"Take your black uniforms off, don't scare the children. No one will throw even a grain of rice at you."

What followed was high theater, at least in terms of altitude. As police deployed a pair of massive cranes and two shipping containers, the protesters brandished mirrors, apparently to blind the vehicles' operators by reflecting the sun. They had better success with 10-foot poles, which at first succeeded in twirling the containers as they hung.

"We are stronger than you and your machines!" a protester cried.

Then the fire engine came forward, an extension went up, and a stream of water sent the protesters scrambling. Tear gas flew from one container as commandos poured out with riot shields and gas masks. It was over in moments.

In Homesh, 30 to 40 protesters stood atop a yeshiva made from a converted bomb shelter. Police lowered them to the ground in the scoop of a bulldozer, with the holdouts flexcuffed for their own security, officers said, and accompanied by two to three police officers or soldiers.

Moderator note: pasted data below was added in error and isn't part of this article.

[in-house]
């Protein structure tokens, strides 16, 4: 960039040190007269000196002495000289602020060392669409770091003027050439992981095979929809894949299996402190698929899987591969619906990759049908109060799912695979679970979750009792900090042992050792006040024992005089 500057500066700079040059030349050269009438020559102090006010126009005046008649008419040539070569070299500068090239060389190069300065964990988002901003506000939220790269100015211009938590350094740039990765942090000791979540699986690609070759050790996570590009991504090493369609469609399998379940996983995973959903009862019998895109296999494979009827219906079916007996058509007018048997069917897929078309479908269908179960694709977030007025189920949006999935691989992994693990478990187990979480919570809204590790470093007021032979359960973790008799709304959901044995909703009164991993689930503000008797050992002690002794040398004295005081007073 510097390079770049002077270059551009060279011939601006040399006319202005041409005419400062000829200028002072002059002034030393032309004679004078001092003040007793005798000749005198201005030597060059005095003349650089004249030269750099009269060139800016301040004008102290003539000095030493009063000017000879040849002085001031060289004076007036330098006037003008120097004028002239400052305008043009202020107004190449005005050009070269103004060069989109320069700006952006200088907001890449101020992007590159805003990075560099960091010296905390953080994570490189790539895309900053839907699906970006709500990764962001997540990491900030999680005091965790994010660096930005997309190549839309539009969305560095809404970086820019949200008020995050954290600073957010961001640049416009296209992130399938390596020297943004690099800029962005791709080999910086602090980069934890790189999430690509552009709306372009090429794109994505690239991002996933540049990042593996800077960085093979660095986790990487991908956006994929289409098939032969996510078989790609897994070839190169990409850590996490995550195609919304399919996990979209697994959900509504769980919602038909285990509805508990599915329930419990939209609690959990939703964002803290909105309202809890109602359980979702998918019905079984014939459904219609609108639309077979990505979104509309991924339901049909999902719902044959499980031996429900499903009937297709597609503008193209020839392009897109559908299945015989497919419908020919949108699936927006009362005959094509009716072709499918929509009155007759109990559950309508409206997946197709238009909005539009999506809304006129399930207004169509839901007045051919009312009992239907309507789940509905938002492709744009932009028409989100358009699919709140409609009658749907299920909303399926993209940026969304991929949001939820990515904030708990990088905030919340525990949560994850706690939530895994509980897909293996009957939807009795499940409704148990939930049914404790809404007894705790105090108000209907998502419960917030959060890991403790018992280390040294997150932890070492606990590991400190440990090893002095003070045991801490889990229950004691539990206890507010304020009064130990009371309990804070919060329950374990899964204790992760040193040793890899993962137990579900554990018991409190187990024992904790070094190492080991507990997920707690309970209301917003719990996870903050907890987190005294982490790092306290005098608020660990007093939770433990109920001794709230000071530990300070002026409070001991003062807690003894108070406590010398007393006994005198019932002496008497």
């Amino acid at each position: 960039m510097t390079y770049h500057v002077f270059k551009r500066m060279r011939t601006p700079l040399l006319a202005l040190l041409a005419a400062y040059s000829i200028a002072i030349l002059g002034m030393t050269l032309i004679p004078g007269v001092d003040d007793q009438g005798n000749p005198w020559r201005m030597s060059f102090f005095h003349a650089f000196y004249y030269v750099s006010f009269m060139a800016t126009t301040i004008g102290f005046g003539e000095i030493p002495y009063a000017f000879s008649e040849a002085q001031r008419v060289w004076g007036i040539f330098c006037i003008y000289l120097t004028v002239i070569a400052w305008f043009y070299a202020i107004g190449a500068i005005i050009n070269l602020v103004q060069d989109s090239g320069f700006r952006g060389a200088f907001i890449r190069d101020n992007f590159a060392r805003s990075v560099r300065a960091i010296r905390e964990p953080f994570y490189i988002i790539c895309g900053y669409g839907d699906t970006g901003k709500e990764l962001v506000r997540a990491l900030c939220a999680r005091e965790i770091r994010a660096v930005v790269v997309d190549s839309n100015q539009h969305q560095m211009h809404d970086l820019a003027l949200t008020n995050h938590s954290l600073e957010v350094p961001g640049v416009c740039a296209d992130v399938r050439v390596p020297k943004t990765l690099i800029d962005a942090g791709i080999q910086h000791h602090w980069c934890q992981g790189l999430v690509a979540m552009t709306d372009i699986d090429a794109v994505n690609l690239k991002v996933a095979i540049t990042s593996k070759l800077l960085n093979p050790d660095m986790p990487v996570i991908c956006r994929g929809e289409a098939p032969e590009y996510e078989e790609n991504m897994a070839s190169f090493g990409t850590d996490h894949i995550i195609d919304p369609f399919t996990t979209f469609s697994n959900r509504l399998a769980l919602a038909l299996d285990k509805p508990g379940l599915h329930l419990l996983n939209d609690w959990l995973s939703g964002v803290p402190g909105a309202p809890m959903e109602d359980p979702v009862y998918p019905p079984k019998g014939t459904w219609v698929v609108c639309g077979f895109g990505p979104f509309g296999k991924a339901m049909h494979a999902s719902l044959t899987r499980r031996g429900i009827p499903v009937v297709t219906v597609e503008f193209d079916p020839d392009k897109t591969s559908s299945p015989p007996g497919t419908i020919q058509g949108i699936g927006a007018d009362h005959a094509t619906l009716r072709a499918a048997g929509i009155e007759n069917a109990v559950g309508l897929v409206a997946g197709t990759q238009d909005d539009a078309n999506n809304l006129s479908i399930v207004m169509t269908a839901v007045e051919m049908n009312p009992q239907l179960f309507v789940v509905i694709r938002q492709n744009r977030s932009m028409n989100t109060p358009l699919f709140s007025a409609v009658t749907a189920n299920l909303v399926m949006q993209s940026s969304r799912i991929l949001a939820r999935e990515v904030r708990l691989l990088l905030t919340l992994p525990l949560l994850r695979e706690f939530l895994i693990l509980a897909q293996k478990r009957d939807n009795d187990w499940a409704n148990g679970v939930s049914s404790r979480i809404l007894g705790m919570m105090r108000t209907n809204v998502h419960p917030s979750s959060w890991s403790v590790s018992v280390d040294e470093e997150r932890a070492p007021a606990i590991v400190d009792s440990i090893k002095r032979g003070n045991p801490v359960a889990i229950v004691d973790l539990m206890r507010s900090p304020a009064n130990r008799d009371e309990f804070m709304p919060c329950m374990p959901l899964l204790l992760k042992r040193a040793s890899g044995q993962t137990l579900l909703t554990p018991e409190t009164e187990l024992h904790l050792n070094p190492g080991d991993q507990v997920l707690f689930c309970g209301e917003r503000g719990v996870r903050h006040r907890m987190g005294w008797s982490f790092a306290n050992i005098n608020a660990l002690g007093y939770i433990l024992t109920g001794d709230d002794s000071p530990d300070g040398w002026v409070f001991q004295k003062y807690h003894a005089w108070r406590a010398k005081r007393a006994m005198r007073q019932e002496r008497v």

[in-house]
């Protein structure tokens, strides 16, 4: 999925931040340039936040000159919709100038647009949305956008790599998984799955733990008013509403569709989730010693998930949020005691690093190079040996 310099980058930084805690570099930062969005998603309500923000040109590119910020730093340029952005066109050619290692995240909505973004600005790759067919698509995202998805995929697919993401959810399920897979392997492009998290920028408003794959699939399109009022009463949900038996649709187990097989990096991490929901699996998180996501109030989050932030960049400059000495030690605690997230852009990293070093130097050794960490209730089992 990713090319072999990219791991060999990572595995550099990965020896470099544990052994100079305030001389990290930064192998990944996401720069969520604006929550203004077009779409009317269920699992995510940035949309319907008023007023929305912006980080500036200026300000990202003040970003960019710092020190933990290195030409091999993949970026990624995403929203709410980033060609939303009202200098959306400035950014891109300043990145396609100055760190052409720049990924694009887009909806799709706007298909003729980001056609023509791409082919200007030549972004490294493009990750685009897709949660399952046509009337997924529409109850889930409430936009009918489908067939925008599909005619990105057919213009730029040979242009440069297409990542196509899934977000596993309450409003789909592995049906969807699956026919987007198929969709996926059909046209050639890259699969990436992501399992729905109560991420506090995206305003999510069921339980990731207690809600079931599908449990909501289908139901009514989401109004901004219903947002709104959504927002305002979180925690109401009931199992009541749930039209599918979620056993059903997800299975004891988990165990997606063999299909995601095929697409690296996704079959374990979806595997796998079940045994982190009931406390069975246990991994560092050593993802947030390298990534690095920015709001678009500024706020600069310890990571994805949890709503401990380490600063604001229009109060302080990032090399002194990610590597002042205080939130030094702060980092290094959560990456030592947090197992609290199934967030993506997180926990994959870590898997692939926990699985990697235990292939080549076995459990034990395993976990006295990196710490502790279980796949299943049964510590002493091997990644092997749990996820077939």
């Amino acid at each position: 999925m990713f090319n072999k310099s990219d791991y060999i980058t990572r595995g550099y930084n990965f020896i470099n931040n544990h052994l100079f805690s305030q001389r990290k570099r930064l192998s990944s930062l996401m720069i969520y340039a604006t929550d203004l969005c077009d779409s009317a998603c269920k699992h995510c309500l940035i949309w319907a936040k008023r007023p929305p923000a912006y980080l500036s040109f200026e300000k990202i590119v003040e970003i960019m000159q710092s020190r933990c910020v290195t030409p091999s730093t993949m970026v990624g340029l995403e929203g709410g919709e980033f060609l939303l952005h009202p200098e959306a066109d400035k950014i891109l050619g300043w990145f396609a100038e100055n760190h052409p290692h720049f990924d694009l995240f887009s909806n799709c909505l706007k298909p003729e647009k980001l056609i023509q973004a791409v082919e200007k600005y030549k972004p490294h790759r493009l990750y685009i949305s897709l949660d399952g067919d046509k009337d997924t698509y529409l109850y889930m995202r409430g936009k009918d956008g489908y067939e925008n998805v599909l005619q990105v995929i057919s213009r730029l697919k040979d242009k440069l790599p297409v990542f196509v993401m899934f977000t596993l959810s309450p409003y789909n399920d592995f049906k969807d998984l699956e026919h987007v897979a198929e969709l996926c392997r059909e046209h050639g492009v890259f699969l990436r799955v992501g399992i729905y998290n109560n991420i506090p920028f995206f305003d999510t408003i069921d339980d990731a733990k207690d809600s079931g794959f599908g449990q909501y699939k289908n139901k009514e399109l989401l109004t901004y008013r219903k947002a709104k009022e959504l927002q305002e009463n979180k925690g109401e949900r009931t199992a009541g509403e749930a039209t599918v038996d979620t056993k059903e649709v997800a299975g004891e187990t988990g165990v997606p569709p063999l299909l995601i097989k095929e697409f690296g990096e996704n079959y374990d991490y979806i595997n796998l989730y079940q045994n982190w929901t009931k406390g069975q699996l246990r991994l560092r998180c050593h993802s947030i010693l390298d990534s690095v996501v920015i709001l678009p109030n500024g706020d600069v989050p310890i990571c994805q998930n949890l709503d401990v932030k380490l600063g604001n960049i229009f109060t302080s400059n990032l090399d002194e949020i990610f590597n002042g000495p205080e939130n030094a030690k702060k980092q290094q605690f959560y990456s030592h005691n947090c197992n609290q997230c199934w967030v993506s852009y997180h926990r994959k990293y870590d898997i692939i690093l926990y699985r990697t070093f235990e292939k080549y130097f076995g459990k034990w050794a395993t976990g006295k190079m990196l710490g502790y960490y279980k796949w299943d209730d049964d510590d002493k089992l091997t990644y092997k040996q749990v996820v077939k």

Unlike Gaza, where settlement land is being turned over the Palestinian Authority, the West Bank settlements will be razed but remain under Israeli military control. Nissan Slomiansky, a member of parliament from the National Religious Party, said pro-settlement activists would make efforts "to take back these areas."

Sockol reported from Heshom. Special correspondent Ian Deitch in Sanur contributed to this report.